Standing in front of a photo of a big fish he had caught on a family expedition, Lakewood National's Trevor Kelliher crossed his arms and flashed a big smile.
His dad, Greg Kelliher, was standing nearby, and he smiled just as wide when his son recalled his titanic struggle. The two have plenty of fish stories they retell.
And golf stories as well. And tales about their fantasy football leagues.
It's easy to see that the father and son are best friends.
Unfortunately for Trevor Kelliher, who is 21, other friendships have been hard to cultivate because he was born with cerebral palsy.
It shouldn't be the case, but it's the world we live in. People simply don't want to take the time to find out Trevor Kelliher is a well-rounded, fun guy.
The Center for Disease Control and Prevention tells us that cerebral palsy is a group of disorders that affect a person's ability to move and maintain balance and posture. The symptoms can vary, but often it involves awkward movement and speech difficulties.
"Trevor's biggest thing is spasms," Greg Kelliher said. "They wanted us to try Botox injections, but that didn't work. Then there is brain surgery, where they try to stop the nerves from overreacting ... but I don't know.
"Cerebral palsy is frustrating, but Trevor has a great heart, and a good wit."
When Trevor Kelliher was attending high school in Lakeville, Massachusetts, his fellow students at Apponequet Regional High School eventually found out about his good heart and wit. But that was in a school setting. Once he graduated in 2018, he struggled to meet new friends.
Greg Kelliher decided to move with Trevor to Lakewood National to give them both a "new lease on life."
Although they love their home and the area, Trevor's struggles continued. So they sat down and brainstormed.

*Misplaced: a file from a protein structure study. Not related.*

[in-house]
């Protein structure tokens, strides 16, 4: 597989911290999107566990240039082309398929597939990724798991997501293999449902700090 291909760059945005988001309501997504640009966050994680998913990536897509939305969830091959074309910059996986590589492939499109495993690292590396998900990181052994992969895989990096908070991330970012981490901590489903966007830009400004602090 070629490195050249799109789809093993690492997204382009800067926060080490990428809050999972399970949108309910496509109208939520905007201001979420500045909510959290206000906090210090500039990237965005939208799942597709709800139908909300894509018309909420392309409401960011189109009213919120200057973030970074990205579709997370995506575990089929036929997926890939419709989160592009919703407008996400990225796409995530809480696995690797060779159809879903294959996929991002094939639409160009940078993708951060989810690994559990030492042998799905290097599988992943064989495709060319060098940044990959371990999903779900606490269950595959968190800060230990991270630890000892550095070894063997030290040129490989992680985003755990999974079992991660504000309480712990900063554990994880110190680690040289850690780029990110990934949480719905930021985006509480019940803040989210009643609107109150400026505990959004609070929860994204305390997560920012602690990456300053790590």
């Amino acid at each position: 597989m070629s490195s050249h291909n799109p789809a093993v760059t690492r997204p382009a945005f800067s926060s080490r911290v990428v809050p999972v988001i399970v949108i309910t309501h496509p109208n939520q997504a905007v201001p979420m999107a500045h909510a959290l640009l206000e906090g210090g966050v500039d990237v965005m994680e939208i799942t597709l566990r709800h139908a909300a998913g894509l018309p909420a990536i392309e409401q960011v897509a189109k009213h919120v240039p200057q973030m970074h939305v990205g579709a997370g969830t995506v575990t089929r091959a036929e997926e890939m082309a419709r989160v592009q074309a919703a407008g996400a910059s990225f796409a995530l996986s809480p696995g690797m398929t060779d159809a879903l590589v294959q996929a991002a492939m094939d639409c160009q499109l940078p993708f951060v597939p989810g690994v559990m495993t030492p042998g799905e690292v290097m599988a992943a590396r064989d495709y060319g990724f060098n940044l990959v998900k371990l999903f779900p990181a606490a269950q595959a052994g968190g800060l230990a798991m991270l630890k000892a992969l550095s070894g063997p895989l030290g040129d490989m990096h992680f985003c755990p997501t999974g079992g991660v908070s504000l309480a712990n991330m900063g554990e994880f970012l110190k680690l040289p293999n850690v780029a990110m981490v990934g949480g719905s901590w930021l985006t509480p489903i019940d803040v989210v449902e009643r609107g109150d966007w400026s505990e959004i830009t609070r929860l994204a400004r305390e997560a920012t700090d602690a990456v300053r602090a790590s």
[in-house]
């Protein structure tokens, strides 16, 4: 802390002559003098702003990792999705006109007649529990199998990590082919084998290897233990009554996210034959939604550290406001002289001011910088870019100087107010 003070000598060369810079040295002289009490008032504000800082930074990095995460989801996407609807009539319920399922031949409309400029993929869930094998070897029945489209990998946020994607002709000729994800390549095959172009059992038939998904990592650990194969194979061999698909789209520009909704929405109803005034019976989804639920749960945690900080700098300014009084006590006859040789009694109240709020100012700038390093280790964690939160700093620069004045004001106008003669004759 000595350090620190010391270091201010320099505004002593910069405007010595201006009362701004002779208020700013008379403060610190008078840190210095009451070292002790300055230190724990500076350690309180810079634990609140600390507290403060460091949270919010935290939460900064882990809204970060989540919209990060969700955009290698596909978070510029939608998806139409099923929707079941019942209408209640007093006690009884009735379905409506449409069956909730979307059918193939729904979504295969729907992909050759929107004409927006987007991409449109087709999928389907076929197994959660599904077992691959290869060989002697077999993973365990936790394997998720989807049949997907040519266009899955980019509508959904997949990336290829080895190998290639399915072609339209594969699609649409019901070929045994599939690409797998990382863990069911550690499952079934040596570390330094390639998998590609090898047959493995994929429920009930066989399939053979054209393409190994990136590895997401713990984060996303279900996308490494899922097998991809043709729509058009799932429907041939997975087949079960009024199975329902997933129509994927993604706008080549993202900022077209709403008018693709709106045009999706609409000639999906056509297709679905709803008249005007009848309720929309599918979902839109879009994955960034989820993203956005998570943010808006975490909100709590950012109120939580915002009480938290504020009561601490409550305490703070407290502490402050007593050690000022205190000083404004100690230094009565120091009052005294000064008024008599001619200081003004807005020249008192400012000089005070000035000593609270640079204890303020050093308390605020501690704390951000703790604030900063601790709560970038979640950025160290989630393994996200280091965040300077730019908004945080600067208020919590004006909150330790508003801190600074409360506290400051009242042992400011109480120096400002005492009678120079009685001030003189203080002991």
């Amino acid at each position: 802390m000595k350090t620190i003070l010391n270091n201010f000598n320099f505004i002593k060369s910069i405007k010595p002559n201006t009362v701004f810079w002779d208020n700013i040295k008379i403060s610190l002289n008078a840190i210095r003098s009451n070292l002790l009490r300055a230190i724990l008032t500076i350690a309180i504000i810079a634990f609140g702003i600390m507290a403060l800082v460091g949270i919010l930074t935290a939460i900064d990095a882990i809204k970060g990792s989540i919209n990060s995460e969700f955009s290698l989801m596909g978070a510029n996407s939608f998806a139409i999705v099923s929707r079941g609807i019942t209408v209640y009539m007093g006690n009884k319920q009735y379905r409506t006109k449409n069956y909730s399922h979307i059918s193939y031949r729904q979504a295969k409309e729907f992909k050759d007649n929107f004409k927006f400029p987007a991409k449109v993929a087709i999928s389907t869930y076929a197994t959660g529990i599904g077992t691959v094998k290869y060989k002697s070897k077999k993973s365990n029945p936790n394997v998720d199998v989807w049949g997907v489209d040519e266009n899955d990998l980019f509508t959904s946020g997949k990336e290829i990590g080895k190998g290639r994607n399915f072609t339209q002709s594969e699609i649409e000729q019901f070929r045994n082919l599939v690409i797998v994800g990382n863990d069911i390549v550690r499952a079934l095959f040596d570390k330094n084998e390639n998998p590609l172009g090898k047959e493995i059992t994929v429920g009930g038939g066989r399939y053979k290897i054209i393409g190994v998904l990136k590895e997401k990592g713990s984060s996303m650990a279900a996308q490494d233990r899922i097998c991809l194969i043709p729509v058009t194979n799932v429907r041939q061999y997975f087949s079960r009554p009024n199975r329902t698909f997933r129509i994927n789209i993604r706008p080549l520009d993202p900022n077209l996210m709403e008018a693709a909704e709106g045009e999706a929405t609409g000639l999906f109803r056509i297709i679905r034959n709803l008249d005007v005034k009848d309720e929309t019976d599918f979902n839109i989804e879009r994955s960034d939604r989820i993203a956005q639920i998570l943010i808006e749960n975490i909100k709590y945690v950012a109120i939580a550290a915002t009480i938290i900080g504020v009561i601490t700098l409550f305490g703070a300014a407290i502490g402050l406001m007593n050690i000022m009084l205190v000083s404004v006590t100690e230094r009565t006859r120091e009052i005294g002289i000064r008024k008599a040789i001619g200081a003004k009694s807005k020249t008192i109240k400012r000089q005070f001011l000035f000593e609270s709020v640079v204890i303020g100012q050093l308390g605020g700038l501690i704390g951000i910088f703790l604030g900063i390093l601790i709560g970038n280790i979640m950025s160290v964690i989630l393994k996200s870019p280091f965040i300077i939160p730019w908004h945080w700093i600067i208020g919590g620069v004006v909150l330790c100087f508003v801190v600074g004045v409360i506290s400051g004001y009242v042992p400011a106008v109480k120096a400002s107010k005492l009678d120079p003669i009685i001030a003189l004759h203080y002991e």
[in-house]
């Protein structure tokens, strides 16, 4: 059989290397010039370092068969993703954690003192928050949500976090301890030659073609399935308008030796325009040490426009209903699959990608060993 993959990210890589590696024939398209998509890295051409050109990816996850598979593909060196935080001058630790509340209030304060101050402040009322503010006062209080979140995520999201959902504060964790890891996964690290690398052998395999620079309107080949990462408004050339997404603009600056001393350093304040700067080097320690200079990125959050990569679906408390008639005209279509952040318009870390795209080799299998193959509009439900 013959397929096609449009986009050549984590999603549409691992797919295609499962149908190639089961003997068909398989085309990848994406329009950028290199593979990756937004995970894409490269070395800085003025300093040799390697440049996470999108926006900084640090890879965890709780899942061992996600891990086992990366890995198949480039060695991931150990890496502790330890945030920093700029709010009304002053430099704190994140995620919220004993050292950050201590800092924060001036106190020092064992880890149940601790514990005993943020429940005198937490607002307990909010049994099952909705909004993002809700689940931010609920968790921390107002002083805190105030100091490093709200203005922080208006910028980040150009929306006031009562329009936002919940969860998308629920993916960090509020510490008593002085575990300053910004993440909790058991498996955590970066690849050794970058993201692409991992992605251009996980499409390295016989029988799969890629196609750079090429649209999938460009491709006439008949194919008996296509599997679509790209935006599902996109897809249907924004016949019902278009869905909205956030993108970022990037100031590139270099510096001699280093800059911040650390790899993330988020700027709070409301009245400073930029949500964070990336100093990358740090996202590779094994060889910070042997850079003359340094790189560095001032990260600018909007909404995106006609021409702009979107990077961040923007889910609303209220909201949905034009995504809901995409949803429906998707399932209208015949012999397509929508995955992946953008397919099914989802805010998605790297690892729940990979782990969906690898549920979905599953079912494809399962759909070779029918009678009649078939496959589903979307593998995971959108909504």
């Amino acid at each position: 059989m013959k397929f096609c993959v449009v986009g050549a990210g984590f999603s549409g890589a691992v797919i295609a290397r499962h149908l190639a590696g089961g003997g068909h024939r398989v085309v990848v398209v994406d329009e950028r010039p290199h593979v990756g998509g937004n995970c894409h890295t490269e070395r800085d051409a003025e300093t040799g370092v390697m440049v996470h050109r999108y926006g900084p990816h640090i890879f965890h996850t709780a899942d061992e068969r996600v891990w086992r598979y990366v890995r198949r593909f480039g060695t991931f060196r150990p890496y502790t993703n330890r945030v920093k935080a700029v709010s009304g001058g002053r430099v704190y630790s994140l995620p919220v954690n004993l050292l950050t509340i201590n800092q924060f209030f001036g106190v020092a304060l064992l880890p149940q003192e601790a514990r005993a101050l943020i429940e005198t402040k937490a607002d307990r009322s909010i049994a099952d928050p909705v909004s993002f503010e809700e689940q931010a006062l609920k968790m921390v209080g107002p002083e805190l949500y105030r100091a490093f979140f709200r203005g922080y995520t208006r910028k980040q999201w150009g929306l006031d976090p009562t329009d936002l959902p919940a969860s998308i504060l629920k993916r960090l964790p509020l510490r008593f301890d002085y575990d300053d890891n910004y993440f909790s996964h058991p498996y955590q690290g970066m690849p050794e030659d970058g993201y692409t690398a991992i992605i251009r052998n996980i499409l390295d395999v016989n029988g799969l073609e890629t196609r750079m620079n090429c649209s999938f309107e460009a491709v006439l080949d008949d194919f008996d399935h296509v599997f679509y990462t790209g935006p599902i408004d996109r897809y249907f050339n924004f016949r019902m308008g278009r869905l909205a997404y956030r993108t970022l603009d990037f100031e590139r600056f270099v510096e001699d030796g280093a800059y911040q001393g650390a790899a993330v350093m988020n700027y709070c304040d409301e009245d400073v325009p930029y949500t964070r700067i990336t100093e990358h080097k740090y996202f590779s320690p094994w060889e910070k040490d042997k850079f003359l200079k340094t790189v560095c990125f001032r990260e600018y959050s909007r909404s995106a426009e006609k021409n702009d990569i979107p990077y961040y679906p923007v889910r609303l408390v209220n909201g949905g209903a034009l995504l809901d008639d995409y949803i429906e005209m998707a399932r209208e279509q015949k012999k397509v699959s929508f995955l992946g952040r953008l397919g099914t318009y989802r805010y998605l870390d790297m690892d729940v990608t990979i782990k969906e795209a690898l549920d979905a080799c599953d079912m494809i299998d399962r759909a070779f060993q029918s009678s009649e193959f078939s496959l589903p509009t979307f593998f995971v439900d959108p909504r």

What if they started an online network that would allow people with cerebral palsy, autism or other developmental disabilities to connect and develop relationships? All Friends Network was born in the spring of 2020 because, as Trevor Kelliher says, "Everyone deserves a best friend."
Fortunately, Greg Kelliher's best friend of 56 years, Lakewood National's Paul Amato, understands the financial workings of a 501c3 nonprofit and has acted as the chief financial officer.
"Trevor does the work, 24-7," Amato said. "We guide him, but a lot of it is his ideas."
Greg Kelliher said it was rough going at the beginning, especially with the COVID-19 pandemic taking hold.
"We struggled getting members at first," Greg Kelliher admitted. "But now we are up to 53 members."
Amato said he never was worried and he expects their project to be like turning on a "faucet."
The membership so far is divided evenly between males and females. Area businesses have supported the endeavor, such as Dairy Queen on State Road 70 giving 10 gift certificates of $10 each to use as prizes.
Trevor knew he needed to have something other than conversation on the site, so he added a daily trivia quiz, prizes and activities. Eventually he would like to add live events.
"We don't know anyone, at least around here, who has done this," Greg Kelliher said. "We have people reaching out because they are looking for a companionship."
After high school, Trevor said his dream was to find a job that would allow him to help people. It appears he has found it.
"It's a passion, no doubt," Amato said.
Amato said they currently are searching for ambassadors who would be willing to spread the word about "All Friends Network." Anyone interested can contact them at www.AllFriendsNetwork.com.
Greg Kelliher is just happy to see his son have a pursuit that brings him happiness.
"He was asking me, 'How am I living my life?'" Greg Kelliher said of his son. "'What can I do to help people?' This gives him a purpose in life."
Trevor agrees he has found his calling.
"I enjoy helping all these people," he said. "It's something I've worked on a long time. I am driven and I love it."